Shares of Alibaba Group Holding Ltd. were rising more that 5% in premarket trading Thursday after the Chinese e-commerce company topped expectations with its latest financials and indicated that business trends improved as the June quarter wore on.
The company posted net income of RMB22.7 billion ($3.4 billion), or RMB8.51 per American depositary share, compared with RMB45.1 billion, or RMB16.38 per ADS, in the year-earlier period. After adjustments, Alibaba
earned RMB11.73 per ADS, down from RMB16.60 per ADS a year before but ahead of the FactSet consensus, which was for RMB10.70 per ADS.
Revenue of RMB205.6 billion was essentially flat with the year-earlier total of RMB205.7 billion, though technically it marked Alibaba’s first-ever year-over-year decline in revenue. Analysts tracked by FactSet were expecting RMB203.5 billion.
“Following a relatively slow April and May, we saw signs of recovery across our businesses in June,” Chief Executive Daniel Zhang said in a release. “We are confident in our growth opportunities in the long term given our high-quality consumer base and the resilience of our diversified business model catering to different demands of our customers.”
Chief Financial Officer Toby Xu added that Alibaba has “narrowed losses in key strategic businesses given ongoing improvements in operating efficiency and increasing focus on cost optimization.”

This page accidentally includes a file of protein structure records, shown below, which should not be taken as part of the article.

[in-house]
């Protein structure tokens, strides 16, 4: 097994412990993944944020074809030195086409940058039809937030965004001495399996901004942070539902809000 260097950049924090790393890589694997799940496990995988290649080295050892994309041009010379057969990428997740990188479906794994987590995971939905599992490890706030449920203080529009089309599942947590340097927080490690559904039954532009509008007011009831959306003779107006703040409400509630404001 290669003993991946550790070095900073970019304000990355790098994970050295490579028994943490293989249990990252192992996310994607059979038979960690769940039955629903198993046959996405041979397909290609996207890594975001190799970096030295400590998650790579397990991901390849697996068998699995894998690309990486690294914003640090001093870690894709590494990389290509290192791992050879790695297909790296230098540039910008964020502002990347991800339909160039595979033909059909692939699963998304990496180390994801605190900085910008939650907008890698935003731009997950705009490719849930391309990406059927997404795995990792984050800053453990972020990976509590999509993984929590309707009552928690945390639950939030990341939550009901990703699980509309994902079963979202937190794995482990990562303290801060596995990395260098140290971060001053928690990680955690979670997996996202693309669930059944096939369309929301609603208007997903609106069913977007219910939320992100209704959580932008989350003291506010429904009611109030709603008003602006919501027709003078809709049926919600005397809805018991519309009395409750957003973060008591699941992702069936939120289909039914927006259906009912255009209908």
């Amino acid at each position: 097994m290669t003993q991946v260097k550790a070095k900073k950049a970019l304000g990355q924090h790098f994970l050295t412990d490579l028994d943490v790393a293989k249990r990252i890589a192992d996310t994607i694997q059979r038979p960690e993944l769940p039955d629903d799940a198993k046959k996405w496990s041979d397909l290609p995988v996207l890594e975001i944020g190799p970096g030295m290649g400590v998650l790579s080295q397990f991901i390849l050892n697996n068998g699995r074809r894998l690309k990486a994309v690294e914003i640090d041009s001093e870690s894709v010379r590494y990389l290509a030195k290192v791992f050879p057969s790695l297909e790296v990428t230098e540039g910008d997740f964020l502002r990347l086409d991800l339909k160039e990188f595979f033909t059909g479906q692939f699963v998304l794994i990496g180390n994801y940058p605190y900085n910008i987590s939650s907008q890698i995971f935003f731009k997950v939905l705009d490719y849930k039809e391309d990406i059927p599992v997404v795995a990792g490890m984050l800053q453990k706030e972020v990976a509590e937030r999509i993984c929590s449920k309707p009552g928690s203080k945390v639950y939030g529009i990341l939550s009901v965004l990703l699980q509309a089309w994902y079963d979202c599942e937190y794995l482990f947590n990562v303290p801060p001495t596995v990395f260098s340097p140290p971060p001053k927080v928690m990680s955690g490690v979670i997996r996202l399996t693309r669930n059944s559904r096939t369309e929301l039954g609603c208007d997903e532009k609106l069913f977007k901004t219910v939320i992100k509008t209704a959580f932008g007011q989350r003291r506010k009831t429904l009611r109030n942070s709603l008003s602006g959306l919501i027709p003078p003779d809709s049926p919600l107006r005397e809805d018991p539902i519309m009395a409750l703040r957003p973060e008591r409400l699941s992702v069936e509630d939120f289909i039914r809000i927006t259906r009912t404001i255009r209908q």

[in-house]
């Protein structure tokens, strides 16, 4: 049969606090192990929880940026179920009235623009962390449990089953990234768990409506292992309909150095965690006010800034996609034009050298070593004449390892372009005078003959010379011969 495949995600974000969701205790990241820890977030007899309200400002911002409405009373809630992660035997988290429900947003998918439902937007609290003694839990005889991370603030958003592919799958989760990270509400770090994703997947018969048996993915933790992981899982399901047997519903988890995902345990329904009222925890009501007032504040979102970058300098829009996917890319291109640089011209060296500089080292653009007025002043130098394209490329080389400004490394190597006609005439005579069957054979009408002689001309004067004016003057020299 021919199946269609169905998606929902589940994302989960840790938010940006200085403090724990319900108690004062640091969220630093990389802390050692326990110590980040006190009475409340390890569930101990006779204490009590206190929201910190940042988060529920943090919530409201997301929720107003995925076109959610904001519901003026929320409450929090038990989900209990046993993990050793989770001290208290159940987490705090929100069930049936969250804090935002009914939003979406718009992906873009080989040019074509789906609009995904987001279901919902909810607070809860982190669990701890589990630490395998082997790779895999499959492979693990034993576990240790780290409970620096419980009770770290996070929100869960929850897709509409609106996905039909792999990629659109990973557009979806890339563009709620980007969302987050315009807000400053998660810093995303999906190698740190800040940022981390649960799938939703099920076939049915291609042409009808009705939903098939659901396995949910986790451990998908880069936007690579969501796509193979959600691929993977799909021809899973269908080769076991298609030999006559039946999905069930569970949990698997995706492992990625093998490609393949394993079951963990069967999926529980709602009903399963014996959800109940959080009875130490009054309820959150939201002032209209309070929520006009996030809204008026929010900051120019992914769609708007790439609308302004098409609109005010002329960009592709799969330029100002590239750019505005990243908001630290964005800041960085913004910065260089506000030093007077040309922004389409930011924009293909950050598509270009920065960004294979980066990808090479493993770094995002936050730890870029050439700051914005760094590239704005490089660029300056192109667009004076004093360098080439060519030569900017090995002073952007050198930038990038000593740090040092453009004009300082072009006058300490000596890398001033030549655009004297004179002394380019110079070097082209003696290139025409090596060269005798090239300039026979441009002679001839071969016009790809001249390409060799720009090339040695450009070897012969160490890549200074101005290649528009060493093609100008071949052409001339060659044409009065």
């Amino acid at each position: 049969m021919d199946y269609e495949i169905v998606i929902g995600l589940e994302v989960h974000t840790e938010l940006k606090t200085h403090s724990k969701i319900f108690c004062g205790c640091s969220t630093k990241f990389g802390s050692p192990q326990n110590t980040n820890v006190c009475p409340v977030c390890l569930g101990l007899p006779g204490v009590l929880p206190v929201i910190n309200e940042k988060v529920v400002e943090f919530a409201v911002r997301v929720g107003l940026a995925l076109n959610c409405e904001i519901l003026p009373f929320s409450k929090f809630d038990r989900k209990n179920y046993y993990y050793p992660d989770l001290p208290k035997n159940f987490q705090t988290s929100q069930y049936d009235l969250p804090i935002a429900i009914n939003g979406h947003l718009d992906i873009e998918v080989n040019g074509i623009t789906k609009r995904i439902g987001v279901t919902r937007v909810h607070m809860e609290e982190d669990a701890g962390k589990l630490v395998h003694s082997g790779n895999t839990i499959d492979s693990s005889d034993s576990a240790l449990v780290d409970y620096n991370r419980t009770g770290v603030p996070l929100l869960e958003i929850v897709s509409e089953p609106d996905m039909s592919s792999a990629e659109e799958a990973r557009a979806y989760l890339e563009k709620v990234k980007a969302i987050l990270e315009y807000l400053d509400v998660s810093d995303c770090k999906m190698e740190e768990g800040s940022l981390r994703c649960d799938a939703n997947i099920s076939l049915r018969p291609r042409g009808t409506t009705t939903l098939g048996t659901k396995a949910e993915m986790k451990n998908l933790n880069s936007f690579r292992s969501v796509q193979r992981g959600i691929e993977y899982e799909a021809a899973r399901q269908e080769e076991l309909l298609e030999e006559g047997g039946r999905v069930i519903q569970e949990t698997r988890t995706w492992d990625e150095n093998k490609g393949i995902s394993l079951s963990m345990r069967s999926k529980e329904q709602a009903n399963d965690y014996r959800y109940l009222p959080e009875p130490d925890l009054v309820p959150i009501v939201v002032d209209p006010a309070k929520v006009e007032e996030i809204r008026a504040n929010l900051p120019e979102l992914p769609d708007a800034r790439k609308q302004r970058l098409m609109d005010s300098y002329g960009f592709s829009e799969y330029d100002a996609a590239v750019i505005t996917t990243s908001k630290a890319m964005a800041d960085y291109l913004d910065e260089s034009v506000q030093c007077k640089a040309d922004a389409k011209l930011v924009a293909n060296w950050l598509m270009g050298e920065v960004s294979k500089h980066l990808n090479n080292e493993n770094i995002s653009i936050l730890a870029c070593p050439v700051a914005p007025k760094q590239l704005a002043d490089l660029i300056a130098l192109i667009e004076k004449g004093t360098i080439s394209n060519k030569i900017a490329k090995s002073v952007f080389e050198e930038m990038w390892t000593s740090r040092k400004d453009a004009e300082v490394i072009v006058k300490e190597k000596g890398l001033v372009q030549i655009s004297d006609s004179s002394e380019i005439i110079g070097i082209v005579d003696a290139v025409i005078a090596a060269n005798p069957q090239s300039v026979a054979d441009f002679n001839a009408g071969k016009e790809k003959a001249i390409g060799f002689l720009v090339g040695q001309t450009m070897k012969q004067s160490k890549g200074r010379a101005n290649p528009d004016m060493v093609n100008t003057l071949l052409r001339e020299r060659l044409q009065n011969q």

Alibaba generated RMB 141.9 billion in revenue from its China commerce business, down from RMB144.0 billion a year before.
The company posted RMB17.7 billion in cloud-computing revenue, marking 10% growth relative to a year earlier.
Alibaba’s latest earnings report comes amid a tumultuous period for the Chinese e-commerce giant, which is not only dealing with competitive and macroeconomic pressures, but now also faces a delisting threat from the Securities and Exchange Commission.
The SEC late last week named Alibaba among a list of foreign companies whose auditing processes weren’t able to be fully inspected by the Public Company Accounting Oversight Board. The company faces the risk of being delisted from the New York Stock Exchange if its audit processes can’t be properly inspected or investigated by the PCAOB for three straight years.
Alibaba executives said earlier this week that they would “strive to maintain [the company’s] listing status on both the NYSE and the Hong Kong stock exchange.” The company then announced late Wednesday that it was adding Irene Yun-Lien Lee, the chairman of Hysan Development Company Ltd. and Albert Kong Ping Ng, the former chairman of Ernst & Young China, to serve as independent directors on its board.
“The new appointments demonstrate the Company’s commitment to corporate governance excellence and diversity at the board level,” Alibaba said in that release.
Alibaba’s stock has lost 5.6% over the past three months through Wednesday, while the iShares China Large-Cap exchange-traded fund
has shed 5.2% and the S&P 500 index
has declined 3.4%.